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ROMST 200.01: Critical Approaches to Mestizaje

Posted in Course Offerings, New Media, United States on 2012-01-07 02:03Z by Steven

ROMST 200.01: Critical Approaches to Mestizaje

Duke University
Spring 2012

Claudia Milian, Andrew W. Mellon Assistant Professor of Romance Studies; African & African American Studies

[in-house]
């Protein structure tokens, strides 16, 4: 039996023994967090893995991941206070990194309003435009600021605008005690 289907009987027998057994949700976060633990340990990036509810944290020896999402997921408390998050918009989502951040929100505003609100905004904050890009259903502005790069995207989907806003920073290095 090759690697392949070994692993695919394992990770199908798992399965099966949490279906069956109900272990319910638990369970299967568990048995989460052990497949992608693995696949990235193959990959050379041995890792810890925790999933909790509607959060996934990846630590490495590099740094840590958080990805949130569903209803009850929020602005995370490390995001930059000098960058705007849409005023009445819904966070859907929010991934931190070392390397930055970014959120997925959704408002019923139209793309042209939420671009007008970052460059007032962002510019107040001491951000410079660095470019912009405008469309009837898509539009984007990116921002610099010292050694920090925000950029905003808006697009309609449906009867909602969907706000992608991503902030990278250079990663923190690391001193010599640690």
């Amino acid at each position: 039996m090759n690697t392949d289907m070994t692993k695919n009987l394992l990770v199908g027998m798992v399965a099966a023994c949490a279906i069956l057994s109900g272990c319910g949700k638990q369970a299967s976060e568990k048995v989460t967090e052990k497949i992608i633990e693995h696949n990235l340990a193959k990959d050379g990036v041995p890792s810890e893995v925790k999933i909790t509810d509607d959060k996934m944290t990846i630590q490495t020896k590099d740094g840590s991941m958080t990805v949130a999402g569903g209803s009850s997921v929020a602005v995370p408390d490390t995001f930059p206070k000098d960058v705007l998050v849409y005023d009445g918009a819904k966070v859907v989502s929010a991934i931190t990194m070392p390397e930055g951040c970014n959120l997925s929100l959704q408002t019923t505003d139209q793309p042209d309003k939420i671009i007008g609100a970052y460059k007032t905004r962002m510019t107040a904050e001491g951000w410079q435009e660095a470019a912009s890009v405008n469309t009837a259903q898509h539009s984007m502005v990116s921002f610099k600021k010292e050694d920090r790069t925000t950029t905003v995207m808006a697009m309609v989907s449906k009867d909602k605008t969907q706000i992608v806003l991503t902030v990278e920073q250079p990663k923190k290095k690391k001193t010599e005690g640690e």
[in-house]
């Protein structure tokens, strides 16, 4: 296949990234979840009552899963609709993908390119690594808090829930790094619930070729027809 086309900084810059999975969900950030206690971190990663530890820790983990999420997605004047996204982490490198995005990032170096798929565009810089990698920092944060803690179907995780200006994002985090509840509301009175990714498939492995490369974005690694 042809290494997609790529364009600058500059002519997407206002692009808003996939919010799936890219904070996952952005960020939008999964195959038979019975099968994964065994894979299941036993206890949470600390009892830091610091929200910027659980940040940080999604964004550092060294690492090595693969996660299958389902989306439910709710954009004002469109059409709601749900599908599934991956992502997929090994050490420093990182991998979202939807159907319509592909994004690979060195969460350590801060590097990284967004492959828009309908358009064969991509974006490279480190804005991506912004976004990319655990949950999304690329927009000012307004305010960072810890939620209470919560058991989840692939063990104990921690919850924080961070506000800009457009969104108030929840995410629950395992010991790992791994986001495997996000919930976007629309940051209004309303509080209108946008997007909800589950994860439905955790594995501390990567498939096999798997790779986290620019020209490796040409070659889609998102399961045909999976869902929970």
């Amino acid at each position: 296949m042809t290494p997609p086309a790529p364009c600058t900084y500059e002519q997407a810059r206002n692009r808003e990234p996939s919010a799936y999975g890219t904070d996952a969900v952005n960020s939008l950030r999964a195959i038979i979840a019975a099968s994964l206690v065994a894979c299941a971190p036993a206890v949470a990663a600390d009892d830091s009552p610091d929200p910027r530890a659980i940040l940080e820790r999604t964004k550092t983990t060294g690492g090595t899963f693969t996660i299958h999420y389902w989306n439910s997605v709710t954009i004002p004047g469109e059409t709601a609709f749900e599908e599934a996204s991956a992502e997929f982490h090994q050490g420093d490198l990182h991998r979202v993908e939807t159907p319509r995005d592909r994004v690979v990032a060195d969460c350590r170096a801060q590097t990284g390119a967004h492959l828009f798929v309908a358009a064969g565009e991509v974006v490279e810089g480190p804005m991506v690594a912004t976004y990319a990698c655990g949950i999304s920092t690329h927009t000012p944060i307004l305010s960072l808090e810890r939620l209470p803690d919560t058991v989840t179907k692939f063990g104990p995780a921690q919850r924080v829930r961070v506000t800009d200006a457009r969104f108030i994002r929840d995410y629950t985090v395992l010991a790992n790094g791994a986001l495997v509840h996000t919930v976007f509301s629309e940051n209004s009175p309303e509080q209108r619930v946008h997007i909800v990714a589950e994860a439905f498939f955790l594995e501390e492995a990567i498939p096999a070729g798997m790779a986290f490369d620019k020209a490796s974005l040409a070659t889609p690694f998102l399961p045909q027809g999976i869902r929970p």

This seminar will examine critical theories of mestizaje, miscegenation, mixed race, and hybridity as articulated in Latino, Latin American, and African-American projects of racial identification and classification. In particular, the course aims to study the theories, rhetoric, and assumptions of racial and cultural inclusion, while analyzing frameworks that propose mestizaje, hybridity, or “mixedness” as oppositional and transgressive concepts that highlight an emancipatory potential. The seminar will investigate the following questions: What does it mean to have hybridity as the foundation of an identity that is most often associated with Latinas and Latinos? In effect, who are the “mestizos?” In what ways does a mestiza consciousness speak to twenty-first century articulations of the increased prominence of mixed race in the United States? What possibilities can mestizaje offer through its multiple locations of cultures and races in both countering purist constructions of racial ideologies and in building alliances with other “contact zones” of mixtures that remain to be discursively mapped in the critical language of mestizaje? The course will draw from wide ranging theoretical, literary, and historical approaches to notions of mixture as a mode of inquiry that charts new identities, social practices, and knowledge production.